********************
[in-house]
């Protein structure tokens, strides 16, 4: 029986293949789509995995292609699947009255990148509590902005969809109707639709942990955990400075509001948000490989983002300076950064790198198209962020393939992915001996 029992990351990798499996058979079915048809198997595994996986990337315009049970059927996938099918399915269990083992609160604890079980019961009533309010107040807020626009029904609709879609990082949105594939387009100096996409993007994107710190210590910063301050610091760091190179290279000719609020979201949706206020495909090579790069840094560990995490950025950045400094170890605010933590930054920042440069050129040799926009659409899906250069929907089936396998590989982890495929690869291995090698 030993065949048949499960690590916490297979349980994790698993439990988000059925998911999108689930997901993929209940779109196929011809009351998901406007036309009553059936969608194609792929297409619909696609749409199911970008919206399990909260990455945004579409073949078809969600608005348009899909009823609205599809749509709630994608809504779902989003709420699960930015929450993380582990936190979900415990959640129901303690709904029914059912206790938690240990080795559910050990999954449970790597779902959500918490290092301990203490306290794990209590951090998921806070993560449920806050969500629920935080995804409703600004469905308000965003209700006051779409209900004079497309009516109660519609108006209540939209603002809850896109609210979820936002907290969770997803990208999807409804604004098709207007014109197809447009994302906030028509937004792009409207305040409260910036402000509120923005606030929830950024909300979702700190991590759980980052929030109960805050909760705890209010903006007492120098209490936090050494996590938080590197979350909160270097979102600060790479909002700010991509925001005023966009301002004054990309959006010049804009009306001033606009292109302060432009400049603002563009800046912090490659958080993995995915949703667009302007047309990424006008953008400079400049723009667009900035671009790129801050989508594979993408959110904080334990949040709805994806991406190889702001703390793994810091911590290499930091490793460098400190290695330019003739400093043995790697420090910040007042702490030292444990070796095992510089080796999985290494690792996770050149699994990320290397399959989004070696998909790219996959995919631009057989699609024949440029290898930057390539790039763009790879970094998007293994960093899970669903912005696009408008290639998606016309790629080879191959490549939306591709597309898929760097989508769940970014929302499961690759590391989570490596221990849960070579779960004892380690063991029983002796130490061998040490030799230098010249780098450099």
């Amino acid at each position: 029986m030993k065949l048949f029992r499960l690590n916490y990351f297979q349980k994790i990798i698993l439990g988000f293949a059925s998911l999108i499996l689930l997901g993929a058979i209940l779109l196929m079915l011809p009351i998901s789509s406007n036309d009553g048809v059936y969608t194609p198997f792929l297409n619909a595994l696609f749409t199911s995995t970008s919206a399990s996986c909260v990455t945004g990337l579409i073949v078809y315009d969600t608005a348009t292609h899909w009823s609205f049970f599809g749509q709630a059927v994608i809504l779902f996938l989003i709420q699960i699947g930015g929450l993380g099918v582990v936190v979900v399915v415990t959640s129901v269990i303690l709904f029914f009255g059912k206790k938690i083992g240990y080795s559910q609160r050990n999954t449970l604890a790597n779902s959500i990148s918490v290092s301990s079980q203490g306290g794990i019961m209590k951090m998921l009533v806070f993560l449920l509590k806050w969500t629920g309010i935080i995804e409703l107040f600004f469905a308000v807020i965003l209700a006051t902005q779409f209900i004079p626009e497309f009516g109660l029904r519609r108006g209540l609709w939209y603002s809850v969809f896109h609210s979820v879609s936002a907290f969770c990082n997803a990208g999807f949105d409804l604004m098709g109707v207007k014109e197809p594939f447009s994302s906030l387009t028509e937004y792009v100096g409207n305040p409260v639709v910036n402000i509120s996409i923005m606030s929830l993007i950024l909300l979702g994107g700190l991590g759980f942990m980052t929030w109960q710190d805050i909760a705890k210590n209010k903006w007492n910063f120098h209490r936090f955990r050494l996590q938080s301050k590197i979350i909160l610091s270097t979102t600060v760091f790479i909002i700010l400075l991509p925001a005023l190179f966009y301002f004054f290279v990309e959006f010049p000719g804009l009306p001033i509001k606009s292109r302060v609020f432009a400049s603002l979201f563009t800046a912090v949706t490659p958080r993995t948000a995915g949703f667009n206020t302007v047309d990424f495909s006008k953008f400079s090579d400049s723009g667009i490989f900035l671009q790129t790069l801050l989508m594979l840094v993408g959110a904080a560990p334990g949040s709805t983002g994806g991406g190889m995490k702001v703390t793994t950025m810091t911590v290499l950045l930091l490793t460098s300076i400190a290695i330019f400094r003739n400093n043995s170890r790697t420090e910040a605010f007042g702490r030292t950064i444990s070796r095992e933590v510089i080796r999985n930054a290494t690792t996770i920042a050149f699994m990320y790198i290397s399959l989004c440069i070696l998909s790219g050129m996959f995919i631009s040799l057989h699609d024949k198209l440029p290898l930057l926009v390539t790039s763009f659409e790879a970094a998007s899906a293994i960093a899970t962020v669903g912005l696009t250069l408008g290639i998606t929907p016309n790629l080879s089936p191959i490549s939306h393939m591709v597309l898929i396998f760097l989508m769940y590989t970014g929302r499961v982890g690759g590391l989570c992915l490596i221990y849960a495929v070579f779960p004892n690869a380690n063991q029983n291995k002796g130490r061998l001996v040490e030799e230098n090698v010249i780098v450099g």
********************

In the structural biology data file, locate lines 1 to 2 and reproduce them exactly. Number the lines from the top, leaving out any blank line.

[in-house]
């Protein structure tokens, strides 16, 4: 029986293949789509995995292609699947009255990148509590902005969809109707639709942990955990400075509001948000490989983002300076950064790198198209962020393939992915001996 029992990351990798499996058979079915048809198997595994996986990337315009049970059927996938099918399915269990083992609160604890079980019961009533309010107040807020626009029904609709879609990082949105594939387009100096996409993007994107710190210590910063301050610091760091190179290279000719609020979201949706206020495909090579790069840094560990995490950025950045400094170890605010933590930054920042440069050129040799926009659409899906250069929907089936396998590989982890495929690869291995090698 030993065949048949499960690590916490297979349980994790698993439990988000059925998911999108689930997901993929209940779109196929011809009351998901406007036309009553059936969608194609792929297409619909696609749409199911970008919206399990909260990455945004579409073949078809969600608005348009899909009823609205599809749509709630994608809504779902989003709420699960930015929450993380582990936190979900415990959640129901303690709904029914059912206790938690240990080795559910050990999954449970790597779902959500918490290092301990203490306290794990209590951090998921806070993560449920806050969500629920935080995804409703600004469905308000965003209700006051779409209900004079497309009516109660519609108006209540939209603002809850896109609210979820936002907290969770997803990208999807409804604004098709207007014109197809447009994302906030028509937004792009409207305040409260910036402000509120923005606030929830950024909300979702700190991590759980980052929030109960805050909760705890209010903006007492120098209490936090050494996590938080590197979350909160270097979102600060790479909002700010991509925001005023966009301002004054990309959006010049804009009306001033606009292109302060432009400049603002563009800046912090490659958080993995995915949703667009302007047309990424006008953008400079400049723009667009900035671009790129801050989508594979993408959110904080334990949040709805994806991406190889702001703390793994810091911590290499930091490793460098400190290695330019003739400093043995790697420090910040007042702490030292444990070796095992510089080796999985290494690792996770050149699994990320290397399959989004070696998909790219996959995919631009057989699609024949440029290898930057390539790039763009790879970094998007293994960093899970669903912005696009408008290639998606016309790629080879191959490549939306591709597309898929760097989508769940970014929302499961690759590391989570490596221990849960070579779960004892380690063991029983002796130490061998040490030799230098010249780098450099």